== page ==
No matter what business you are in, for it to be successful, you must develop, and evolve over time, improved processes. Whether it’s making a pizza parlor 15% more efficient, or streamlining warehouse inventory management by optimizing deliveries and shipments, it’s all about process.
Every business relationship has a beginning; the first steps with a new customer, a new supplier or introducing a new producer or service. A productive business mantra is often “get ‘em in, get ‘em out” as fast and professionally as possible, and that means developing a process: Step 1, 2… n… until the end.
Some business processes are iterative. For example, your business introduces a new service or product based upon customer need and desire. After you introduce it, you receive feedback from customers, and then you begin the process of Version 2. Over time, you will continue to develop better products based upon customer feedback and research. Standard business processes.
Your Security Awareness Program (SAP) should be treated exactly the same. It’s an iterative process of an internal advertising and marketing program, with the goal to increase your cybersecurity profile. All marketing programs are just as much about process as any other element of your operation.
First, you establish some goals, perhaps for a year out, based upon research of best practices for SAPs. Then you develop a Launch, to kick off the program, and begin the interaction with your user base. A good SAP will include the ability to measure various levels of participation and will actively solicit user comments and interaction. Over say, the first 90 days, a good SAP manager will be able to correlate data, and make adjustments.
Imagine you have an international company. The Euro division is active in your SAP, with 82% participation, but the US user base is only 65%. Why? Part of the iterative process in any program is not only to recognize that a change might be necessary, but also, ‘why’ is it necessary. Without that context, you’d be purely guessing.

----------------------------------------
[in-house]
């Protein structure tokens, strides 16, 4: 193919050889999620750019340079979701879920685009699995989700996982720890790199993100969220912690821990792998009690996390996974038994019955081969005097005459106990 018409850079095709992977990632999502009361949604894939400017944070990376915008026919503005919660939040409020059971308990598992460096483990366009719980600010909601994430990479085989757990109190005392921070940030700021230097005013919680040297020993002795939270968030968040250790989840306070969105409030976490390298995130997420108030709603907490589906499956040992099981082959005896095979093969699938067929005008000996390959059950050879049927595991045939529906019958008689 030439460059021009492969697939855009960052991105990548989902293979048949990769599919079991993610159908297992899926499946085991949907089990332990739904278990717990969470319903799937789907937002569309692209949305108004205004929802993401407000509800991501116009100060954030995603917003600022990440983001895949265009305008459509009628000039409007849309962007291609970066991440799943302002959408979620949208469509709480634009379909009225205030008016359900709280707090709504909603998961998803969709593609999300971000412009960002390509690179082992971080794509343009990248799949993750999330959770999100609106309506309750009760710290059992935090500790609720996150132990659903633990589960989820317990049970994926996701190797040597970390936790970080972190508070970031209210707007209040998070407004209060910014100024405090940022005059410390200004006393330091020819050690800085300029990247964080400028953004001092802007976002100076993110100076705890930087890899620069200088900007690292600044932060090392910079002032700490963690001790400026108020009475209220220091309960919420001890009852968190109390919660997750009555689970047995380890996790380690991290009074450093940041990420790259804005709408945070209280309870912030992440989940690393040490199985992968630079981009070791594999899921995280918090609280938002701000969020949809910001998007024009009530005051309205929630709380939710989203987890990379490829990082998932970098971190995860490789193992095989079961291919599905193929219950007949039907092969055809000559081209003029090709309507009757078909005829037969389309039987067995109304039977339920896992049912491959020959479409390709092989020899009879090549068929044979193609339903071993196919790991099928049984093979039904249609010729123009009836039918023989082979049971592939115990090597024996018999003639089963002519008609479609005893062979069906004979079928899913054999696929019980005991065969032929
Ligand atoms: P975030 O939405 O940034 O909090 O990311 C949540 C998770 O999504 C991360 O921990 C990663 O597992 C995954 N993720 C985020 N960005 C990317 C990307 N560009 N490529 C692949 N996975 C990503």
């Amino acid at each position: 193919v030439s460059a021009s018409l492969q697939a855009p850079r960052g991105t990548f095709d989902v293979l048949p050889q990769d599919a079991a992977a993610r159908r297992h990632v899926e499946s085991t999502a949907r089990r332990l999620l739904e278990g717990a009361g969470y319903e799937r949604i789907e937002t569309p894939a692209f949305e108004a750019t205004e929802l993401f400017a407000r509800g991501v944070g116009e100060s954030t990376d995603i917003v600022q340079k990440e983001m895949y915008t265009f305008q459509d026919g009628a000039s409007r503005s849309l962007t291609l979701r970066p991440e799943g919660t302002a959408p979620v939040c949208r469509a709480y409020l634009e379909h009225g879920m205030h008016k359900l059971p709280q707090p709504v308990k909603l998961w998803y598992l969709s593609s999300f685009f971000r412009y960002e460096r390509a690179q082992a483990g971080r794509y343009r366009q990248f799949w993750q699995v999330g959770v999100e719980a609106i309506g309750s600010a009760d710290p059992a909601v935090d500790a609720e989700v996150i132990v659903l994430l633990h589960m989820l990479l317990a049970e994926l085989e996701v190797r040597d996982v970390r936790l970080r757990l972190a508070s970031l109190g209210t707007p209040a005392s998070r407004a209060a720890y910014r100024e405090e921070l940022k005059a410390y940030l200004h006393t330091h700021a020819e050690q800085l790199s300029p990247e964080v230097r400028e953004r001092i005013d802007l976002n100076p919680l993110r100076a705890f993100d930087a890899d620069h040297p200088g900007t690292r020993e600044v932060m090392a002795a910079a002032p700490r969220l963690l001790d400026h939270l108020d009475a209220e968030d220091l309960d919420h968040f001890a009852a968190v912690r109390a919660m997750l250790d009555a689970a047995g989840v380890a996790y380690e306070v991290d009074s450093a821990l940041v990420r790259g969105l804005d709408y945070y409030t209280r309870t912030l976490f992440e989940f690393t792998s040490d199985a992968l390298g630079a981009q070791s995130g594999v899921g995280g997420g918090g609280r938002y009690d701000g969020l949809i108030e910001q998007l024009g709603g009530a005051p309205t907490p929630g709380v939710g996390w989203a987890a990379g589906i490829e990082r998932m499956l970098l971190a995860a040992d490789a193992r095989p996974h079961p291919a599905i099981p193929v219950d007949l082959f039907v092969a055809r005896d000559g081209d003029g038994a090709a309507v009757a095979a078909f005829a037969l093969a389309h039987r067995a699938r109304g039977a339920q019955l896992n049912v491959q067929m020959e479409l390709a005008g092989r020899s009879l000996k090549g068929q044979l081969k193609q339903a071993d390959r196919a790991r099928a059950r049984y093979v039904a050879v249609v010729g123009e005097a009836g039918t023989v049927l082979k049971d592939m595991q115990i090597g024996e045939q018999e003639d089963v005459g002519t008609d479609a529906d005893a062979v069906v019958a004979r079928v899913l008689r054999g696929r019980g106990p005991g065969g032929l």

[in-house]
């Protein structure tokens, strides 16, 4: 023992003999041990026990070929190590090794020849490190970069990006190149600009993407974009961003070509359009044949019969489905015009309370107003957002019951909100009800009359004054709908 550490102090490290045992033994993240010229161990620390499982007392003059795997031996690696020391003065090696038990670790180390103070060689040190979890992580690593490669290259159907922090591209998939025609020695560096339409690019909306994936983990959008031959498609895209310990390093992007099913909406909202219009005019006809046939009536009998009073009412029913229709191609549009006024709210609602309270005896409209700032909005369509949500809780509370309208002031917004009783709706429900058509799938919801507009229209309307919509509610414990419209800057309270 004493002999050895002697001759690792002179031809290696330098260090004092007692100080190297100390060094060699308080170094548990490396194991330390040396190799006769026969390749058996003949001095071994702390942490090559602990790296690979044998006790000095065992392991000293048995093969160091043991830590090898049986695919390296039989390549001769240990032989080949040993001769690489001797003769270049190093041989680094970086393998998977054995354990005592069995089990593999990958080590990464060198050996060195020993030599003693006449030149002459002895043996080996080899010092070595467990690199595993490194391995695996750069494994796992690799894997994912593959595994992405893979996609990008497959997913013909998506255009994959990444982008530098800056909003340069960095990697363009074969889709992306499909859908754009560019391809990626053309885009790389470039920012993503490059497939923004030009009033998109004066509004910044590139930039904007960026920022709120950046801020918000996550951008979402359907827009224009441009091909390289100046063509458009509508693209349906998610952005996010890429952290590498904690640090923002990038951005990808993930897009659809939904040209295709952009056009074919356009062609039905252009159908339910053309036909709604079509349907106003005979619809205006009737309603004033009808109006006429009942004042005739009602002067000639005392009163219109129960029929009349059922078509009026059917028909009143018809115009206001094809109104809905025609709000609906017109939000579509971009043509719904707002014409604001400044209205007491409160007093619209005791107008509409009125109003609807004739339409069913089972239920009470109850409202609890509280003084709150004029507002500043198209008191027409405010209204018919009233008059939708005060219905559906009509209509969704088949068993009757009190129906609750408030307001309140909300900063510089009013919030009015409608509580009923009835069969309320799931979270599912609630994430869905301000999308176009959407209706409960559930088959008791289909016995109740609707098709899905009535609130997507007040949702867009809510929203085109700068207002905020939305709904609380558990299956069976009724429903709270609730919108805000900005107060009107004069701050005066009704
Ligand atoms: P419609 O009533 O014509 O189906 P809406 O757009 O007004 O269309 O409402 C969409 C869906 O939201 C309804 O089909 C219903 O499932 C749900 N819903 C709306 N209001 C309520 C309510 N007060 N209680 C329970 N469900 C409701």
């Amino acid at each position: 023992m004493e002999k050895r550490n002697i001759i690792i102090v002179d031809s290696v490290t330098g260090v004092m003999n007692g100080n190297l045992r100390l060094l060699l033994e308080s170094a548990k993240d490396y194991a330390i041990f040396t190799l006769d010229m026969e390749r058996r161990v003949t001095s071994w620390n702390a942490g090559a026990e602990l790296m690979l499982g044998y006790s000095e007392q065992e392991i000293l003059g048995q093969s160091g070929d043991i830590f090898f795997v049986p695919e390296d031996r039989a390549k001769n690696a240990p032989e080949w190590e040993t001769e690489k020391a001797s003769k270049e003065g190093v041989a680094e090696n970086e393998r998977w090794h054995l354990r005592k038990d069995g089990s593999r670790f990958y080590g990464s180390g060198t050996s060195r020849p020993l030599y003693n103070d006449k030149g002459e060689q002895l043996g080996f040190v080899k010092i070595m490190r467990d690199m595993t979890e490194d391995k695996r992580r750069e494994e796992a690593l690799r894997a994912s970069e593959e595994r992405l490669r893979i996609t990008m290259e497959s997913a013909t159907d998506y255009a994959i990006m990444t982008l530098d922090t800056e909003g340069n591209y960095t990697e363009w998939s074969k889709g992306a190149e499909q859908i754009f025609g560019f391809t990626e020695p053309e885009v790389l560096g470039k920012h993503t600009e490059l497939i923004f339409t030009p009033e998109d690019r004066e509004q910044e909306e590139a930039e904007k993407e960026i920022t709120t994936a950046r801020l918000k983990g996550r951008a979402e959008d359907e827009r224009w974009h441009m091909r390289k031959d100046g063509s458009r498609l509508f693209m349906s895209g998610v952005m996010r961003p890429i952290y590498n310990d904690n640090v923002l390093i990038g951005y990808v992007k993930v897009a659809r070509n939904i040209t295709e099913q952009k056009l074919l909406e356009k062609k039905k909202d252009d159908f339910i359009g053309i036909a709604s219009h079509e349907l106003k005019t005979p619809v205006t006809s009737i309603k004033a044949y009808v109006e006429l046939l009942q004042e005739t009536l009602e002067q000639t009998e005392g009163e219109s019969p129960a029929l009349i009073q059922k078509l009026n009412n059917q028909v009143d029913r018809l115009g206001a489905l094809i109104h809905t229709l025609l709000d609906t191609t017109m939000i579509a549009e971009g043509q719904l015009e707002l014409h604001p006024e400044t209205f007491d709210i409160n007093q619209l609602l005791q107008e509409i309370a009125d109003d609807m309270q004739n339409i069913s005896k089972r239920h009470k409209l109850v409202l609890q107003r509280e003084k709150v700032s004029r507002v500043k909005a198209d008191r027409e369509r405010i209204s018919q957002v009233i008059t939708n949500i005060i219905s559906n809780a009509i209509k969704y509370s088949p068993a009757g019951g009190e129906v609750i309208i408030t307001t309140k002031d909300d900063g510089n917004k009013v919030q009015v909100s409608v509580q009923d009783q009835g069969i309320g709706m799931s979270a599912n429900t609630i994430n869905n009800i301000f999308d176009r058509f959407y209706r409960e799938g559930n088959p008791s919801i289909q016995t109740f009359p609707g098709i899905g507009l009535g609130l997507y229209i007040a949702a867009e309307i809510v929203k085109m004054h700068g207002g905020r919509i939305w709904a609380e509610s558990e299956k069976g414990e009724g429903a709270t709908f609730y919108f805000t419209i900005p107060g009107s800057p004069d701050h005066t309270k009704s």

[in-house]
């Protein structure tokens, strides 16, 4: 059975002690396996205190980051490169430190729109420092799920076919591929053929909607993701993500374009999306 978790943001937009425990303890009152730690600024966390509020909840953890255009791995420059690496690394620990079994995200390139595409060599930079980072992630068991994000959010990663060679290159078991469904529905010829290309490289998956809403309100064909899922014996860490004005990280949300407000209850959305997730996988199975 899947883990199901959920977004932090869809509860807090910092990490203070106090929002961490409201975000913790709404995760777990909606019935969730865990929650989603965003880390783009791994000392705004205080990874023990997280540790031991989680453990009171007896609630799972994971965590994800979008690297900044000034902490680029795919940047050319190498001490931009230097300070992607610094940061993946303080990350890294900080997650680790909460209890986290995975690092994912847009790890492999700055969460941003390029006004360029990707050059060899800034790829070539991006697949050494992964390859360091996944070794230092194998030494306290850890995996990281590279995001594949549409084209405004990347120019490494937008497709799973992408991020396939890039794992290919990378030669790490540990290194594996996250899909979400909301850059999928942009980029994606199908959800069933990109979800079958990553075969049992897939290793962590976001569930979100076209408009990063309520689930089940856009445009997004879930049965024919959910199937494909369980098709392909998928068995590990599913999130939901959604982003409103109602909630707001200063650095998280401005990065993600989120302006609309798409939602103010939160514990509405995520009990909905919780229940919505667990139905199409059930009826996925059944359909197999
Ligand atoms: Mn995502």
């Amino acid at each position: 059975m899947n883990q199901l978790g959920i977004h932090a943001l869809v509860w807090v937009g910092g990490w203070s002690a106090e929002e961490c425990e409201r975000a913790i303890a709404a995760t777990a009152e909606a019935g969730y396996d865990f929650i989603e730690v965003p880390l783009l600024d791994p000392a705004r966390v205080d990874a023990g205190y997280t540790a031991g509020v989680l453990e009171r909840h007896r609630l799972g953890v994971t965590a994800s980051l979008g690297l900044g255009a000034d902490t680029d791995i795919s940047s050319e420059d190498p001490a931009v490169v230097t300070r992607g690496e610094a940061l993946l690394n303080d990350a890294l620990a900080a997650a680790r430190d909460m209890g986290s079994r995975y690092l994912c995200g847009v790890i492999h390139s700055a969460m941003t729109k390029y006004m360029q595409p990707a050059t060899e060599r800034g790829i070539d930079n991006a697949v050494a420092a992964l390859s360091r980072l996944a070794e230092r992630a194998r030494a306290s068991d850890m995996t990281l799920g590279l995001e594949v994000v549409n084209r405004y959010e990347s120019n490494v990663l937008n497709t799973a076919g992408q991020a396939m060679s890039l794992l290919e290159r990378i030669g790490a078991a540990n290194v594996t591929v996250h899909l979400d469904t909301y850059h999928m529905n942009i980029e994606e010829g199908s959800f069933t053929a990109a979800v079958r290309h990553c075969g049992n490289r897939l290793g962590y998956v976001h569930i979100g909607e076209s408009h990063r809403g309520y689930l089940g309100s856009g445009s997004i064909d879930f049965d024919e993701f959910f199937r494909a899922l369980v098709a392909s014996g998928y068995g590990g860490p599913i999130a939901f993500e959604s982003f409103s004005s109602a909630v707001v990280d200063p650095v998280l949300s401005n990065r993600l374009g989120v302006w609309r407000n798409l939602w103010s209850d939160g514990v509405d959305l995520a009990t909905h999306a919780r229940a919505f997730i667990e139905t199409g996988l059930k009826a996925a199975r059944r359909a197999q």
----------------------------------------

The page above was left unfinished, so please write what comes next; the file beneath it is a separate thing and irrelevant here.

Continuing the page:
On the other hand, 77% of English-first speakers play the security awareness games you offer, but only 24% of those from Europe do. Is that due to the language, the culture, or some other contributor?
It’s vital that an integral part of your SAP is a process to constantly review and evaluate the progress you’ve developed. You need to determine if your program is working, if the goals are being met, and then make adjustments.
Over time, your organization and your SAP will grow, the threats will change, and the security landscape will change–potentially overnight. Thus, the needs of your security awareness program will change, and you will need to adapt.
As with every other aspect of your organization, applying a dynamic business process–constantly improving itself–will make your security awareness program more efficient and more effective than ever.
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